“This isn’t just an event to show up,” he added. “We’re here for the development of the domain.”
The Oct. 21-23 summit at the University of Michigan's Ross School of Business has brought together 200 attendees will come from the corporate, nonprofit, development, foundation, and entrepreneurial worlds. More than 20 countries are represented – including those in Africa, Europe, Asia, North America, South America, and Australia.
One of the many motivations for creating the summit, London said, was because he got tired hearing too many stories of how great things are without
"The progress has been amazing, but we need to think of the journey ahead. We’ve learned some great things, had some successes, but there are other things we need to do to make this what we hope it will be," he said.
Stuart L. Hart, founding director of the Emergent Institute and president of Enterprise for a Sustainable World, followed London in kicking off the conference and framing the issues for the days ahead.
He said it's time to move away from BoP 1.0, or thinking of the BoP merely in terms of producers/consumers, engaging in deep listening with customers, simply reduce price points, and extend distribution channels.
Instead, Hart said many are or should be adopting a BoP 2.0 mindset. He defined that as considering the BoP as business partners, engaging in deep dialogue with customers, co-creating sustainable technologies and developing direct, personal relationships
"The BoP needs wide and compelling propositions, not rifle-shot products," he said. "But that requires co-creation, interaction, time."
Hart also addressed vexing questions of profitability and return on investment, noting that "philanthropic capital" will only limit returns on value and ultimately on poverty reduction.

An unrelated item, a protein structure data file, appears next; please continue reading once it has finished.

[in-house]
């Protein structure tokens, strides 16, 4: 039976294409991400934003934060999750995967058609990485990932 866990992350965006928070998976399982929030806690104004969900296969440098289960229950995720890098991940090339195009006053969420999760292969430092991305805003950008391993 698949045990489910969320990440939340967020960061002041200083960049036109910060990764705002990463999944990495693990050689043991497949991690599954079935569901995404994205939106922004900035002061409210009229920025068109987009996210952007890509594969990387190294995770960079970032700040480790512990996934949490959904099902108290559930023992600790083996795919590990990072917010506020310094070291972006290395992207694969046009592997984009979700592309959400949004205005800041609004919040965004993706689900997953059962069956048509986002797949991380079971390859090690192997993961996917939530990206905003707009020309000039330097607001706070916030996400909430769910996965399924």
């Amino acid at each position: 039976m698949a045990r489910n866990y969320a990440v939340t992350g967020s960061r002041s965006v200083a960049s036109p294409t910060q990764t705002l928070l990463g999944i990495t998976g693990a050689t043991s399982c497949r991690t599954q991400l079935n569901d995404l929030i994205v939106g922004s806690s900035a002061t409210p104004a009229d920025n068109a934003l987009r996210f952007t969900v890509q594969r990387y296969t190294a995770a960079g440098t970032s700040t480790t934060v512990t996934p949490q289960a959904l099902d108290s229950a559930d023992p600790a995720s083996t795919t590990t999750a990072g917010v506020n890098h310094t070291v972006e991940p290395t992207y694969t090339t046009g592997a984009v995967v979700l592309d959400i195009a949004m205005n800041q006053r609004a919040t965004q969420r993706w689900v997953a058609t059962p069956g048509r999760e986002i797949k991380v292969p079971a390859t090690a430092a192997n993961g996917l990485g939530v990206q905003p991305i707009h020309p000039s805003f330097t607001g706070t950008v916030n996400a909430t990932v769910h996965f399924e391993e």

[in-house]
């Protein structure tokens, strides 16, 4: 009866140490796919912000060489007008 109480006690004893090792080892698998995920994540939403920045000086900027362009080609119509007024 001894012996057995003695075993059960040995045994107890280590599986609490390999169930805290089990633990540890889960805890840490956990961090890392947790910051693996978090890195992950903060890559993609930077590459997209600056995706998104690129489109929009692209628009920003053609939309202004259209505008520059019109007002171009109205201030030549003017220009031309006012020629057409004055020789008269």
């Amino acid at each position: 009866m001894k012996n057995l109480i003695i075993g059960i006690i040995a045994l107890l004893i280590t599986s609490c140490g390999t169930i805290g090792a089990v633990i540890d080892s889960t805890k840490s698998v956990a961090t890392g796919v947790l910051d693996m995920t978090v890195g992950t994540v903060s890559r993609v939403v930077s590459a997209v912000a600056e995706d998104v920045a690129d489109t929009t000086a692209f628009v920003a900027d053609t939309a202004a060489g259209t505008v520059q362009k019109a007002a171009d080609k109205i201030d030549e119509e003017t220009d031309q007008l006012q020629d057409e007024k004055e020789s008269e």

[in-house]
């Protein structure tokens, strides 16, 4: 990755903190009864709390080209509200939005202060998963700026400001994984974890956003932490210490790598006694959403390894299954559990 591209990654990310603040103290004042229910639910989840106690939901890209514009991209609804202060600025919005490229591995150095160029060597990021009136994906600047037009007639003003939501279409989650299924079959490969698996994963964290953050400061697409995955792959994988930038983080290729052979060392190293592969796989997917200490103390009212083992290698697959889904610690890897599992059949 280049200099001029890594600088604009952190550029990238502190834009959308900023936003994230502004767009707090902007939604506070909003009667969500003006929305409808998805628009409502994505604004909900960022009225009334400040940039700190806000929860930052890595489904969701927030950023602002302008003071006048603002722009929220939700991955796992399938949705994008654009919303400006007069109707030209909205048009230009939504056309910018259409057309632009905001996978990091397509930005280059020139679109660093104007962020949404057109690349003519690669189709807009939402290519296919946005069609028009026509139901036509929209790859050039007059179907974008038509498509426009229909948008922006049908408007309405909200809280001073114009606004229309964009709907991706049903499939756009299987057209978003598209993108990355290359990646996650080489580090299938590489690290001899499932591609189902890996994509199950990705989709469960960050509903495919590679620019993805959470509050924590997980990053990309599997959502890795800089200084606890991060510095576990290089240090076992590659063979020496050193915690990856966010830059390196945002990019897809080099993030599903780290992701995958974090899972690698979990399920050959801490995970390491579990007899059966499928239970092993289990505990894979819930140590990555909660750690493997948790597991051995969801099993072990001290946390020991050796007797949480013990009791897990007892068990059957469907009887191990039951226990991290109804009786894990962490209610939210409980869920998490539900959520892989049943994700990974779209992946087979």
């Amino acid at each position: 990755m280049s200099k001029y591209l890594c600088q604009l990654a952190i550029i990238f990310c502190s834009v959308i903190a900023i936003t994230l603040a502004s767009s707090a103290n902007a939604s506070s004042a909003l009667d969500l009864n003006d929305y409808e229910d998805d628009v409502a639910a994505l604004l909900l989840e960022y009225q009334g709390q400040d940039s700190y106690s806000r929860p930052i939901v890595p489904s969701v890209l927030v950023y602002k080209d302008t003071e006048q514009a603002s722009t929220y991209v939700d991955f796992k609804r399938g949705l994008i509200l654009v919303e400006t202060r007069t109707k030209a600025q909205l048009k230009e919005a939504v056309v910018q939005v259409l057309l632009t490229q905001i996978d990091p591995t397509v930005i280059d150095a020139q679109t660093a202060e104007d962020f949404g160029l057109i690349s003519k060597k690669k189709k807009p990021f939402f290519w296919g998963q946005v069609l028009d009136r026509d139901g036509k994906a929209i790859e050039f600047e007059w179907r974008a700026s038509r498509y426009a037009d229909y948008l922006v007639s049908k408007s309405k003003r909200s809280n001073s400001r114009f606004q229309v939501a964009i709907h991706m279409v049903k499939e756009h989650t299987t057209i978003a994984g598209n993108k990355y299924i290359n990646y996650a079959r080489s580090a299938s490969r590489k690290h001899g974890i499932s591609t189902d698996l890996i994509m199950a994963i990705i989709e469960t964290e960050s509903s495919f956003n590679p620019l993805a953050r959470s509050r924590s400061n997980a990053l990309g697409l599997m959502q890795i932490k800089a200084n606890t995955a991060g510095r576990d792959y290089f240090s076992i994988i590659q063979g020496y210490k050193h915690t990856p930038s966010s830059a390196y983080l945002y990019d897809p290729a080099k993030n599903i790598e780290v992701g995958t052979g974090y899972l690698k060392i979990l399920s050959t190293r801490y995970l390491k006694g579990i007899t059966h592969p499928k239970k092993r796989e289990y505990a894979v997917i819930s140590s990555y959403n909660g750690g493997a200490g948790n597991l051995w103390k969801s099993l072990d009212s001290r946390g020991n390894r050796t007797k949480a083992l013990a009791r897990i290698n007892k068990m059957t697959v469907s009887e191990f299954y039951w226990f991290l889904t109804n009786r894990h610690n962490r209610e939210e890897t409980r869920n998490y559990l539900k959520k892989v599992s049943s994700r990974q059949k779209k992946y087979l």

"There are still a lot of questions around returns," Hart noted. "How big are the returns? Are market returns realistic? Do you have to reward investors? My personal view is that if we don’t create business models/strategies that reward investors, we won’t be able to attract the investment capital that we need to make a bigger impact."
Those engaged in social enterprise or BoP focused solutions to poverty need to take a page from composer Franz Schubert who wrote the unfinished symphony. Key to that for both established businesses and startups to build and/or harness platforms for business development, instead of offering one-off products like water filters or cookstoves. He cited microfinance, mobile money technologies, and water irrigation pumps as examples successes that created networks.
"One of the best things you can do in BoP business is not write the symphony until the last note, because we’re not smart enough. Most attempts to do that fail," Hart said. "This is the co-creation logic, and it’s absolutely essential."
On the summit’s second day (Tuesday), there are several concurrent sessions planned. In the morning, the sessions include: Multinational Corporations and the BoP: Seeking Scale; Non-Profits and BoP Ventures: Integrating Economic and Social Goals with Viability and Scale; New Venture Development: Incubation to Acceleration; and Understanding the BoP: Building Ventures that Incorporate the Local Context.
WDI Director of Healthcare Research Prashant Yadav will lead a plenary session, “Best practices, major roadblocks, and next steps: HealthCare.”
In the afternoon, four more concurrent sessions will be held. They are: Providing Financial and Other Resources: Re-thinking the Role of Enterprise Support; Ecosystem Creation in Base-of-the-Pyramid Markets; Building Institutions to Facilitate Enterprise Growth; and Achieving Social Performance: Assessing and Enhancing Poverty Alleviation Impacts.
After those sessions, Simon Winter of TechnoServe will lead a plenary session on best practices, major roadblocks, and next steps for the agriculture sector.
To close out the day, attendees will be divided into nine working groups to begin charting a roadmap for the BoP field. Each of the working group leaders made a quick pitch to the attendees to join their group.